Are you a CO? Am I?

This blog post is inspired by “Let them Stay Week” (a campaign on behalf of U.S. war resisters in Canada) and by the publication of a recent issue of Intersections on conscientious objection. 

In the midst of many stories of violence, 2014 also brought us stories of courageous young people around the world taking a stand against participation in war and armed conflict as conscientious objectors (COs).

jhonatan english 2

Jhonatan Vargas of Colombia was eventually granted conscientious objector status after a major advocacy campaign. Photo credit Justapaz.

In South Korea, Anabaptist Sang-Min Lee was sentenced to 18 months in prison for refusing to perform compulsory military service. In Colombia, Jhonatan Vargas was detained by National Police when his request for conscientious objection was refused by his battalion. In Israel, where military service is compulsory for Jews and Arab Druze men, a group of 140 high school students signed a public letter stating their refusal to serve in the army. Closer to home, U.S. soldiers, who fled to Canada to escape the War in Iraq, now face deportation back to the U.S. with possible imprisonment and a criminal record.

These brave young men and women are deliberately refusing to participate in state-sanctioned violence — sometimes at significant risk to themselves. Many of them have made their courageous choices without a lot of support from their communities.

In my pacifist Anabaptist-Mennonite tradition, conscientious objection to war has been an important and central faith conviction. But in Canada, seventy years have passed since conscription has put those convictions to the test. Without the reality of a military draft (which ended in 1945), few of us have had to grapple with the choice we would make if called up for military service.

WW2 COs

During the Second World War, Canadian COs performed “alternative service” in forestry, fire-fighting, road construction, mental hospitals, etc. This photo depicts COs at an alternative service camp at Jasper, Alberta. Photo credit mbhistory.org.

Our friends in the U.S. have not had the luxury of more than a half century without conscription. An official draft existed throughout the Vietnam War. An “unofficial” draft continues for individuals from poor and marginalized communities who join the military because that is the only possibility of getting an education and escaping poverty.

A good friend and former U.S. citizen who chose to be a CO during the Vietnam War, has often said that Canadians need a military draft now and then in order to force Mennonites (and other pacifists) to grapple with their convictions about participation in war. I sometimes wonder if he is right.

I also wonder if we need to reconsider the meaning of conscientious objection, in light of the changing nature of war and how it is fought. For example, Mary Groh, president of Conscience Canada, reminds us that governments need our money more than our bodies to fight their wars nowadays. People like her promote withholding the military portion of one’s income tax, as a way of resisting the conscription of money for war fighting and war preparation. Is this what it means to be a CO today?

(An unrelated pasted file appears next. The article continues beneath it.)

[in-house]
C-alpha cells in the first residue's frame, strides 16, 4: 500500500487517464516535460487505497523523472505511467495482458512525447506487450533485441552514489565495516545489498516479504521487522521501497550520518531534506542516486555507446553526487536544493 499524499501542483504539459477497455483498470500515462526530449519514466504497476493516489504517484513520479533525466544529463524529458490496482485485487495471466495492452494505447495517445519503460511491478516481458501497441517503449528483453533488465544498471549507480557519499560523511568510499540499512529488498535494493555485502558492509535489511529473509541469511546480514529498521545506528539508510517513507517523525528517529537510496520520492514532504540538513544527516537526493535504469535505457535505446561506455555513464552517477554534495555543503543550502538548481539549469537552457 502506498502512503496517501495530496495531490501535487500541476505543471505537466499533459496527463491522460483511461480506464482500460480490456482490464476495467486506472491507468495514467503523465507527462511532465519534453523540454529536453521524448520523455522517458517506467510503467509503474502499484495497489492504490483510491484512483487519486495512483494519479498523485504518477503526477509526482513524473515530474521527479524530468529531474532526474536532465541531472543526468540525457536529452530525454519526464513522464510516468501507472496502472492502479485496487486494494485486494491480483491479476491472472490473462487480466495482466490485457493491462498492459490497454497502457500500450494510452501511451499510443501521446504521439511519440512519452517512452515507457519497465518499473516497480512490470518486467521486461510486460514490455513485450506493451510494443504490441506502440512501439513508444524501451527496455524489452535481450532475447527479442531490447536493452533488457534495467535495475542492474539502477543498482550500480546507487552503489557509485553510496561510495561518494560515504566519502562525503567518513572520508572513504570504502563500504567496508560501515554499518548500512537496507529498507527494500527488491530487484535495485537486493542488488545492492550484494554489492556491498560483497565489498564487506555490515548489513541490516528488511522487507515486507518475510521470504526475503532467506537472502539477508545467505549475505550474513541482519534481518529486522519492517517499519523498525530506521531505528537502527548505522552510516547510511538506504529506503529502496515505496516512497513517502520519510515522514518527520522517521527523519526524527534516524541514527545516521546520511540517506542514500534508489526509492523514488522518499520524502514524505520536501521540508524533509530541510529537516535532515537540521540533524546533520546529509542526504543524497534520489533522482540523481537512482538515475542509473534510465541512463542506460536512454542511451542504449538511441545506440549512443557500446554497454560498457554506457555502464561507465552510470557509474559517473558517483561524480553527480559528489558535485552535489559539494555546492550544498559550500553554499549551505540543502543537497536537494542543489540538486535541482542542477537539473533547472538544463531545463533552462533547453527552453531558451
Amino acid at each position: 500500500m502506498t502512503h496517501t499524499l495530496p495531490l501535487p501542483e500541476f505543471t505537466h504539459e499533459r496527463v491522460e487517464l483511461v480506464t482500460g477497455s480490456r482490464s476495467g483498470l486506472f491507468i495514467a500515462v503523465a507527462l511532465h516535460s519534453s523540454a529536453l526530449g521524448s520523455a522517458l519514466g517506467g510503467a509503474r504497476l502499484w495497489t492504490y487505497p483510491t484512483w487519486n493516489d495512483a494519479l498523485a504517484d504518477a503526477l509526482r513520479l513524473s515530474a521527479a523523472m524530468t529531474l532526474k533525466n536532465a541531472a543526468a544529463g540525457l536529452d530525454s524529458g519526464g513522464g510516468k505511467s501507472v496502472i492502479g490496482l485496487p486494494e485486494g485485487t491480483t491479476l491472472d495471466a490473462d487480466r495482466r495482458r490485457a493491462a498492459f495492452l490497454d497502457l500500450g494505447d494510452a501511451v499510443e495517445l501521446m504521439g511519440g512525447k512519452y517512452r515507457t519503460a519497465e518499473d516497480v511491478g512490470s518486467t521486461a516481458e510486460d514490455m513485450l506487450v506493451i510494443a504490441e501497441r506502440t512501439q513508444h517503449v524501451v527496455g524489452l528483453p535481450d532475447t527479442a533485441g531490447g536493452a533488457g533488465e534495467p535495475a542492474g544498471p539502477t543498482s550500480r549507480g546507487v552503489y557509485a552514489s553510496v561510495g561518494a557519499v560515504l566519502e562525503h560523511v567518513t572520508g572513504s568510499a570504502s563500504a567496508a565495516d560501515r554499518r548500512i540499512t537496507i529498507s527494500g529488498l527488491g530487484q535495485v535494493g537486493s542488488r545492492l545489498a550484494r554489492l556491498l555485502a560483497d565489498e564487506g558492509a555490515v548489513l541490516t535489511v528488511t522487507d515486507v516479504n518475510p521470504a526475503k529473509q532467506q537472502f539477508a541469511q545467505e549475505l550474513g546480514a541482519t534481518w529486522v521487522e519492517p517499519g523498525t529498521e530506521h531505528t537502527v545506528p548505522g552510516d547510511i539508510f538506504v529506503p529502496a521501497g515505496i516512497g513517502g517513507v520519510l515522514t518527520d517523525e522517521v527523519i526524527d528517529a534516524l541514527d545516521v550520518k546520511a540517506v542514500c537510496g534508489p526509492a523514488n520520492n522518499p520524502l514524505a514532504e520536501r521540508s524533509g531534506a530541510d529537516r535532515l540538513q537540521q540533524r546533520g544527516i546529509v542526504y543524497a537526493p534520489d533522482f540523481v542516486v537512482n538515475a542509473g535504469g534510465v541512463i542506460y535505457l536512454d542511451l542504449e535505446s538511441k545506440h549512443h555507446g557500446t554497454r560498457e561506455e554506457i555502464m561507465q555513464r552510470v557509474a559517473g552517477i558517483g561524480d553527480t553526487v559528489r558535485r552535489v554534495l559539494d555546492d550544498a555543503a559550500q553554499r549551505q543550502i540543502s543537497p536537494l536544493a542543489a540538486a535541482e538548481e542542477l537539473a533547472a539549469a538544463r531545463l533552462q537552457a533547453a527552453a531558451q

Phil-Fontaine

Former National Chief Phil Fontaine has called Canada’s treatment of Indigenous people “genocide.”

And what about the other “wars” we participate in. Some First Nations now use the term “genocide” to define the way white settler society nearly annihilated Indigenous peoples on Turtle Island. We 21st century settler-folk may not have been directly responsible for those genocidal actions, but we have certainly benefited from them and have a responsibility to make things right. What does it mean to be a CO in the context of ongoing relationships of injustice between Indigenous and non-Indigenous peoples?

Additionally, the environmental movement has demonstrated how Western addiction to fossil fuels and excessive consumption is threatening the very earth as we know it. People like American environmentalist and author Bill McKibbon are urging divestment from the oil and gas industry as a way of bringing about drastic reductions in carbon emissions. What does it mean to be a CO in the context of a “war” against planet earth?

What does it mean to be a CO when we are not actually “called up” for military service but when, in countless insidious ways, we are implicated in the violence – both overt and structural – of our world?

Surely, being a CO today must have a positive meaning – that is, it should be demonstrated by people actively working for justice, healing, and reconciliation with their neighbours and with the earth. But perhaps it also still means saying – like the brave COs mentioned above – a clear and emphatic No to participation in practices that harm and destroy and kill.

Are you a CO today? Am I?

By Esther Epp-Tiessen, public engagement coordinator for MCC’s Ottawa Office.

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